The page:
Kenyan Prime Minister Raila Amolo Odinga says Africa is squarely to be blamed for the negative publicity it receives in the foreign media.
Opening the first working Congress of the Federation of African Journalists (FAJ) in the Kenyan capital, Nairobi, Odinga said unless Africa supported and aspired to have media that had the capacity to provide adequate coverage of the continent and tell the African story much more vigorously to the world, it could not correct some of the negative coverage it had been subjected to.
“I believe it is time we in Africa put our acts together and our houses in order to generate the positive news that we want the world to hear about us. Africa barely gets noticed on the global stage until it is in a big mess,” Odinga said.
He rejected the assertion that it was the foreign press which was often accused of looking only for bad news out of Africa that was to be blamed.
“I believe that foreign press tends to capture things the way they unfold whether the events are in Zimbabawe or Kenya,” he said.
“The blame on the foreign press has also made me wonder why Africa has no media outlets that can tell its story on the global stage. Why is there no African equivalent of Reuters or Associated Press News Agencies to tell the continent's story to the world?”
Odinga, an engineer turned politician who describes himself as a Pan-Africanist, welcomed plans by some leading African media organisations to set up a 24-hour Pan-African Television service and said this was long over due.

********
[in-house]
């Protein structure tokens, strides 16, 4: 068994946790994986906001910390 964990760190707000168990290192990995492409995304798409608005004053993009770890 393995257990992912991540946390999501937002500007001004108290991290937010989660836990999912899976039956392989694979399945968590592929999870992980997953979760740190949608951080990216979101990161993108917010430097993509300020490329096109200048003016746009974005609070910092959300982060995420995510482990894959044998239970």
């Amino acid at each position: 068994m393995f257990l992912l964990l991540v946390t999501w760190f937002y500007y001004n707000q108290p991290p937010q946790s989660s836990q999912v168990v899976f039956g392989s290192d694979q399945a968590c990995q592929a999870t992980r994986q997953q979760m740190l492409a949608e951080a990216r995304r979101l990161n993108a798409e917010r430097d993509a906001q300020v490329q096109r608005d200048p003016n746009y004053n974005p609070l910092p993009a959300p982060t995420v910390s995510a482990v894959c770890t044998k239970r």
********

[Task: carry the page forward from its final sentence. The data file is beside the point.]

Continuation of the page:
He urged African leaders to begin to accept the media as partners in development and to accept positive criticisms.
The Kenyan Prime Minister condemned African leaders and governments engaged in media repression and expressed disappointment in the government of Eritrea and Zimbabwe especially for their draconian measures and hostile attitude towards the media.
He was also highly critical of the Zimbabwean leader Robert Mugabe for ravaging his country's democratic process while the continent virtually stood by and watched his bad example of impunity and of ignoring the will of the Zimbabwean people in an election.
Odinga commended journalists for the sacrifices and toil they faced in their work and expressed the hope that the FAJ congress would help to re-energize media development in Africa.
Delegates from 41 African countries including Ghana whose local journalists unions/associations are affiliates of the Brussels based IFJ attended the congress.